Parking in Toronto as in most big cities is a nightmare. The underground parking lot for the eighteen story uptown hotel we stay in is huge being shared as it is by the hotel, the public library, several businesses, banks and a myriad of other establishments.  It burrows underground for four stories, in extremely tight corkscrew turns and every time we have stayed there part of it is under construction.   The exits are hard to locate and open into several different buildings and several different streets.  I always have great difficulty in locating my car no matter how carefully I document the letters and numbers that are supposed to lead me to it. 
   Bill, on the other hand leaves his car on a side street across from the hotel.  He has always parked there and seemed to find a place relatively easily.  So much so that I have contemplated parking my car there to avoid the inconveniences of negotiating the parking lot.  Fortunately, I have never done so.
    After innumerable coffees and chats we decided it was time to head out to the restaurant where we were dining.
    "I better come down to the parking lot and help you find your car," said Bill considerately.
    "Thanks," I said, happy that the big city guy was going to help this country bumpkin to find the car.  Or so I thought.
    We burrow four levels underground sand emerge in a metal concrete cemetery the size of two football fields.  All the directions I had so carefully recorded are totally meaningless.  We walk around and around to no avail. There is not another human being in sight.  Just as we are beginning to despair a young woman pulls into one of the few parking spots available in that huge jungle.  We walked towards her careful not to appear threatening.  (After all two old fogies advancing on a young woman in a deserted lot.).   Fortunately she was unperturbed.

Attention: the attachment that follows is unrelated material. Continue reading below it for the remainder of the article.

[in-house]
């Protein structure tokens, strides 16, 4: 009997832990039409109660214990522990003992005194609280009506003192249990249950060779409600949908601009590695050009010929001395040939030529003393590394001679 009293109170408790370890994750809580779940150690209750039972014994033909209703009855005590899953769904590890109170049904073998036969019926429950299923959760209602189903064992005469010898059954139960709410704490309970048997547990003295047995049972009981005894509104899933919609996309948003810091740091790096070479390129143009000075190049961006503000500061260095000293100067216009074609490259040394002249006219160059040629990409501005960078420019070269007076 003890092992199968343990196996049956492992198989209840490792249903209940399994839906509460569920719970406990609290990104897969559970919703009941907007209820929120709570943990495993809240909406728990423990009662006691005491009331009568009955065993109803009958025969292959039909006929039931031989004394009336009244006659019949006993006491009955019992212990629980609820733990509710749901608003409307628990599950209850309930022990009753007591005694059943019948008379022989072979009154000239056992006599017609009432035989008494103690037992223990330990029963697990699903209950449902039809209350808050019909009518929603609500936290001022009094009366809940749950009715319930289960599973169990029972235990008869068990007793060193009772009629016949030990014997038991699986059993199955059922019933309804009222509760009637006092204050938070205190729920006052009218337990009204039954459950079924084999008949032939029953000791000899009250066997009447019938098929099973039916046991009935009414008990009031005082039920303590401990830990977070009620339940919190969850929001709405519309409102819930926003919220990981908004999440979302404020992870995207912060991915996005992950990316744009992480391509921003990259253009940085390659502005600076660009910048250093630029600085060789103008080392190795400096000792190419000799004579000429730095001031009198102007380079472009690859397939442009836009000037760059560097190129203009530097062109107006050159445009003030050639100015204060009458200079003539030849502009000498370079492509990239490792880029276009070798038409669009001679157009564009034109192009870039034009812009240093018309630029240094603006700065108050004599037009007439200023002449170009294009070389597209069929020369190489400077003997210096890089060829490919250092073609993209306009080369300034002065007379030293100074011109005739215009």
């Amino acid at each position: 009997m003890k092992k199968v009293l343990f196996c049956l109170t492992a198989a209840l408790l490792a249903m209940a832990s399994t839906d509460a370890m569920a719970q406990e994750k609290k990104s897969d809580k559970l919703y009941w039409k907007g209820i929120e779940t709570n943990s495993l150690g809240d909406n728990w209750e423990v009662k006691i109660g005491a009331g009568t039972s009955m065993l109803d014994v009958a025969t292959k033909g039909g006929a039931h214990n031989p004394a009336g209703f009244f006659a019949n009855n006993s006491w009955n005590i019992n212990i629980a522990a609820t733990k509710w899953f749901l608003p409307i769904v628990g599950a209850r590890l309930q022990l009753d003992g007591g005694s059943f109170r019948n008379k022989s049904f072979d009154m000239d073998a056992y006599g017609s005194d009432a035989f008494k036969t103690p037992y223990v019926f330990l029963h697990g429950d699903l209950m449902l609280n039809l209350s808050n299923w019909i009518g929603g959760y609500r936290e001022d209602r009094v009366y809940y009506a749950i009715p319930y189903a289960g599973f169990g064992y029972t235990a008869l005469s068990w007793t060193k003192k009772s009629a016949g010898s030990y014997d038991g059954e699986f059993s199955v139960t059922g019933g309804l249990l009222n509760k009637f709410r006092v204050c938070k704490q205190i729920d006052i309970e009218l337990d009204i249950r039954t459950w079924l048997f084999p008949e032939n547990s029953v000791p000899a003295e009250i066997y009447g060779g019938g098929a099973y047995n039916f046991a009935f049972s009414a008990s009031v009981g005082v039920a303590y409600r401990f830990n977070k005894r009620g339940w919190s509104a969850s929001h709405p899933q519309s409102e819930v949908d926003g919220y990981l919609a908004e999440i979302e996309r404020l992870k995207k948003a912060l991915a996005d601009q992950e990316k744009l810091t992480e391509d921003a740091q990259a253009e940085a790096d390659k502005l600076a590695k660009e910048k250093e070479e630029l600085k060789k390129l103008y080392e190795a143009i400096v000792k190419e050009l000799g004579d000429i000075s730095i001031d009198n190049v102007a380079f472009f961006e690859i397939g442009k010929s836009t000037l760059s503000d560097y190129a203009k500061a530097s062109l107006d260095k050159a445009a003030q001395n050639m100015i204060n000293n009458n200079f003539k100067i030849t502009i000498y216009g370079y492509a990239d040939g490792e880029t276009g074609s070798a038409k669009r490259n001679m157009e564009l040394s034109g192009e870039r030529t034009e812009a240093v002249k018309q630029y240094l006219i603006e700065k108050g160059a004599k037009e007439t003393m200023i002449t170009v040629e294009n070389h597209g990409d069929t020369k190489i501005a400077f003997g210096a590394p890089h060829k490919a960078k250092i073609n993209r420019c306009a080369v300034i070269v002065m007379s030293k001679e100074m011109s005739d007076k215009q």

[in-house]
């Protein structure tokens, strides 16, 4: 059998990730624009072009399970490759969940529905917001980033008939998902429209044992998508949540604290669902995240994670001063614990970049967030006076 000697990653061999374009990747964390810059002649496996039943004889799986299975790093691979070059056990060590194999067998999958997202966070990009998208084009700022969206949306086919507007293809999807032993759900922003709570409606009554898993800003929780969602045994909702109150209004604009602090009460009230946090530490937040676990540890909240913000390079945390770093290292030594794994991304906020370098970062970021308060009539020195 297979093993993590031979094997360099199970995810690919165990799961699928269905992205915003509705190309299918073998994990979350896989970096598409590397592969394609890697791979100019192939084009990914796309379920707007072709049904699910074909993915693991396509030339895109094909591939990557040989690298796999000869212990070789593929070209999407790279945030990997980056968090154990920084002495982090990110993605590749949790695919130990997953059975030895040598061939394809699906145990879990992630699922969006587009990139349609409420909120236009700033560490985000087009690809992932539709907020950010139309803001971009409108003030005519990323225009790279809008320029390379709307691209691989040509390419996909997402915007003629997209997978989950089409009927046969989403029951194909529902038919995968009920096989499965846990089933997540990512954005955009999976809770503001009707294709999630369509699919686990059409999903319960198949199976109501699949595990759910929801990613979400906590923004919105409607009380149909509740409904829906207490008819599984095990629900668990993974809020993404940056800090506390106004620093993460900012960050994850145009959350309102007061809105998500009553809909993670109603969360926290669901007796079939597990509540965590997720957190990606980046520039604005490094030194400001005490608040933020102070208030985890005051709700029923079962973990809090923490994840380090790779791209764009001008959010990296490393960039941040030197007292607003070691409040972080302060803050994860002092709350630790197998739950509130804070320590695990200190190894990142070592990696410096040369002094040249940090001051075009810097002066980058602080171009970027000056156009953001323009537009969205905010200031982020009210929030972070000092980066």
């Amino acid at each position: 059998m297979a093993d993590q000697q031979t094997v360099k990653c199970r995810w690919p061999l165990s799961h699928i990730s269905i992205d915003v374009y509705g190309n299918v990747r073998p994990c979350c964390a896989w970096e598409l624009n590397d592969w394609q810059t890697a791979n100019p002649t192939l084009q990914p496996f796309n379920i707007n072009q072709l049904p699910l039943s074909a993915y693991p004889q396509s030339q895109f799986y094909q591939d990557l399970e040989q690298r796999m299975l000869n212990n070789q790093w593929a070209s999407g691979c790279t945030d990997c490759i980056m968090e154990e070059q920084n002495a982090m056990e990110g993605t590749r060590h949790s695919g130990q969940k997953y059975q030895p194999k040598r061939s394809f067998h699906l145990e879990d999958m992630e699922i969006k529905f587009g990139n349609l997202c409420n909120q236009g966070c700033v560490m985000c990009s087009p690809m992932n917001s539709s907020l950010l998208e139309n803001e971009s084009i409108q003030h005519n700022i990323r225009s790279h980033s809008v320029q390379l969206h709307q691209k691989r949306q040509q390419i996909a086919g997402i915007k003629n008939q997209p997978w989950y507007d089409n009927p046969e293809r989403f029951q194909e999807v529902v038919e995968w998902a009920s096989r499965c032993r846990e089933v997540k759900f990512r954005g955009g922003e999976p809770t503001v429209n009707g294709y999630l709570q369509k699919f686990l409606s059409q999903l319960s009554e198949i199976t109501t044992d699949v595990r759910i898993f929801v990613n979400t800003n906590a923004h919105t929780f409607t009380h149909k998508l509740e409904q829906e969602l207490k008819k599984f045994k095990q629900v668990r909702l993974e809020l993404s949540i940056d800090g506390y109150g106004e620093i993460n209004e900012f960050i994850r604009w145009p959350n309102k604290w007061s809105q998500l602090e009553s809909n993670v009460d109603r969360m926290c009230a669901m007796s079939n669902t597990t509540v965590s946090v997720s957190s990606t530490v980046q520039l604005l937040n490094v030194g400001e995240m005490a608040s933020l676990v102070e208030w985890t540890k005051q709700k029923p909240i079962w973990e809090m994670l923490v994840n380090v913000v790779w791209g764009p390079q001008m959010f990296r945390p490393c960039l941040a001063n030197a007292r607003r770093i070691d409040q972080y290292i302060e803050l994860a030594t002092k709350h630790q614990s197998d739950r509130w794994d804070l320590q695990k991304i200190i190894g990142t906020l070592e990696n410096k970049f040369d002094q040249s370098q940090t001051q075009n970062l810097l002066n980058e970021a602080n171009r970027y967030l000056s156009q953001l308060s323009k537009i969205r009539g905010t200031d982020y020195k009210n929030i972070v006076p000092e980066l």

"We've lost our car," said I. "I thought I had this lot mapped out.  We have no idea how to find it. Can you help us?”
   I showed her the map I had drawn on a piece of paper.  She looked at it and laughed. “I’ve been parking here for five years, your map isn’t too good but with the letters and numbers I have an idea where you might be.  The easiest thing will be for me to take you there.”
   She did.  Thank’s Ma’am, or we might be still there!
   “Okay,” I said to Bill. “I’ll meet you up front where your car is parked and we can load up the two cars.”

   With considerable difficulty I wended my way up four very tight spirals and eventually merged into the street.  I pulled up outside the hotel where my three passengers were waiting, loaded them into the car and waited for Bill and his three passengers to draw up in his car.  We wait and wait -no car, no Bill. Eventually he appears leading the other three.
   “Stan, I left my car just over here, didn’t I ?  Or was it around the other side of the hotel? I can’t find it.”
   “You left it just over there.” I pointed.
   “Well, then it has been stolen.” he said.
   I got out of my car and we crossed the street to a row of parked cars where we thought he had parked his car.
   “Unless it has been towed ?” he said anxiously, “but there isn’t any no parking sign, is there?”
   “No”, I said, looking around carefully.   Then I saw it!! A very tall light pole extending almost to heaven.  Right near the top was a postage-stamp sized sign that read: No parking 3pm -5pm.  It was barely legible to these old eyes, but there was a sign so no basis for appeal.  Instead of just ticketing the car, the miserable SOBs towed and ticketed the car leaving no notification of where it might be towed to.  It was getting late so we called a cab to take the carless group to the restaurant, and poor Bill spent the dinner time on his cell phone trying to track down his car, which he eventually did.
   Cost of car retrieval: the towing company charged $300 to release the car, the City of Toronto added a parking fine of $150.  


Parking in Toronto - A cautionary tale!